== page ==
Ladbroke Grove Crossrail plans resurrected

A new Crossrail Station in North Kensington could unlock widespread regeneration in one of the capital’s most deprived neighbourhoods and lead to the delivery of up to 5,000 new homes and 2,000 jobs according to the Mayor of London Boris Johnson MP.

The Kensal Gasworks off Ladbroke Grove has long been proposed as a site for a possible Crossrail station but in 2013, following detailed analysis, the Mayor and Transport for London came to a view that it would not be feasible.

Since then, the Royal Borough of Kensington and Chelsea has revised proposals for the station to ensure that it could unlock regeneration in the area along with the Crossrail and HS2 station that is scheduled to open at Old Oak in 2026. As a result, the Mayor has asked for further feasibility work to be carried out with the intention of resurrecting the scheme. This work will include examining how a new station would impact on the wider rail network, including integration with longer term capacity enhancements planned for the Great Western Mainline.

North Kensington is amongst the most deprived areas along the entire Crossrail route and has one of the highest levels of unemployment in the capital. The area around the proposed station has already been earmarked for regeneration and the Mayor believes that the new Crossrail station could lead to the delivery of 5,000 new homes and 2,000 jobs. It is estimated that without a new Crossrail station, only 1,500 homes could be built on the site.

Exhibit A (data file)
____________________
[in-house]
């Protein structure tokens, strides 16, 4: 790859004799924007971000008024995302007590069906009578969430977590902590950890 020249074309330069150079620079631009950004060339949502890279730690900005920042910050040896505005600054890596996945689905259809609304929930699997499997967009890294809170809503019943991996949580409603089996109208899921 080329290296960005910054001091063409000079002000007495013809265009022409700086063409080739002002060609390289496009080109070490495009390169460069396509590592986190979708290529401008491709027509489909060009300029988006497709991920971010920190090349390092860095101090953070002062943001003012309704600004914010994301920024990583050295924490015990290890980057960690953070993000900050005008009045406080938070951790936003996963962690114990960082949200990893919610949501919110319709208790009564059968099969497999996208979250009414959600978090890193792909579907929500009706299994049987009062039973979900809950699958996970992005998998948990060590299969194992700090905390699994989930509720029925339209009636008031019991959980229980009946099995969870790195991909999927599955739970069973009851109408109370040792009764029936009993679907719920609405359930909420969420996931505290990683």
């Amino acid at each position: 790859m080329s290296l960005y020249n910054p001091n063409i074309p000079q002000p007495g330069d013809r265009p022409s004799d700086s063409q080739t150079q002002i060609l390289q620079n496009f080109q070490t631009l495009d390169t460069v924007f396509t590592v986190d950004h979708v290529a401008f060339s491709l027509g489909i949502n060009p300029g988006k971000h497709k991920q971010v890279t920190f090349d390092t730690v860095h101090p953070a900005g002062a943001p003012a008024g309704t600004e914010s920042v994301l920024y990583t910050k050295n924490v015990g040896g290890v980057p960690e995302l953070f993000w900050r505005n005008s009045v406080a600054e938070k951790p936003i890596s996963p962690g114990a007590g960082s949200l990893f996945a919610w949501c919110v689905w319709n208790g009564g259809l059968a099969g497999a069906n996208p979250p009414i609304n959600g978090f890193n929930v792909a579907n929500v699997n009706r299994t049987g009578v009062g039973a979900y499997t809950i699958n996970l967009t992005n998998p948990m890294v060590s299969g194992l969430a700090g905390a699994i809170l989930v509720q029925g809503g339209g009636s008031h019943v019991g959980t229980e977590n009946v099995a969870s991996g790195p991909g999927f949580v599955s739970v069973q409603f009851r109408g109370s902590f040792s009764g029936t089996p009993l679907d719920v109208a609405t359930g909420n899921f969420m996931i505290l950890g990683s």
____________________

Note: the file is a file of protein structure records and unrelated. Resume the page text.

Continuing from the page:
The Mayor of London Boris Johnson MP said: “We have seen across London how Crossrail is transforming vast swathes of land and acting as a catalyst for much needed new homes and jobs. By looking again at the options for this station we firmly believe that it could have a similar impact, triggering a much-needed fillip for this part of the capital. We are now delving into the detail to see just what may be possible in North Kensington to ensure it does not miss out on the much-needed regeneration Crossrail will bring.”

The Leader of Kensington and Chelsea Council, Cllr Nicholas Paget-Brown said: “For a while it did seem our hopes for Portobello Crossrail had been dashed, but the Mayor, Network Rail, and we on the Council, are determined to achieve the optimum benefit from Crossrail. I am extremely grateful to the Mayor and to Network Rail for keeping channels open, and am delighted that it now looks as though Royal Borough residents can look forward to riding on the Elizabeth Line in the years ahead.”

Stretching from Reading and Heathrow in the west across to Shenfield and Abbey Wood in the east, Crossrail will change the way people travel around London and the South East and add much needed new capacity to London’s transport infrastructure. A fleet of brand new 200 metre long trains will run on the line, featuring nine walk-through carriages, air conditioning, CCTV and real-time travel information.

When the railway fully opens it will significantly increase the capital’s rail capacity, carrying over half a million passengers per day. Some 1.5 million people will have better access to the jobs and opportunities of London’s main employment centres, and an estimated £42bn will have been added to the economy of the United Kingdom.

Last month, the Mayor announced that Crossrail will be known as the Elizabeth line when the new service opens for passengers through central London in December 2018 in honour or Her Majesty the Queen.

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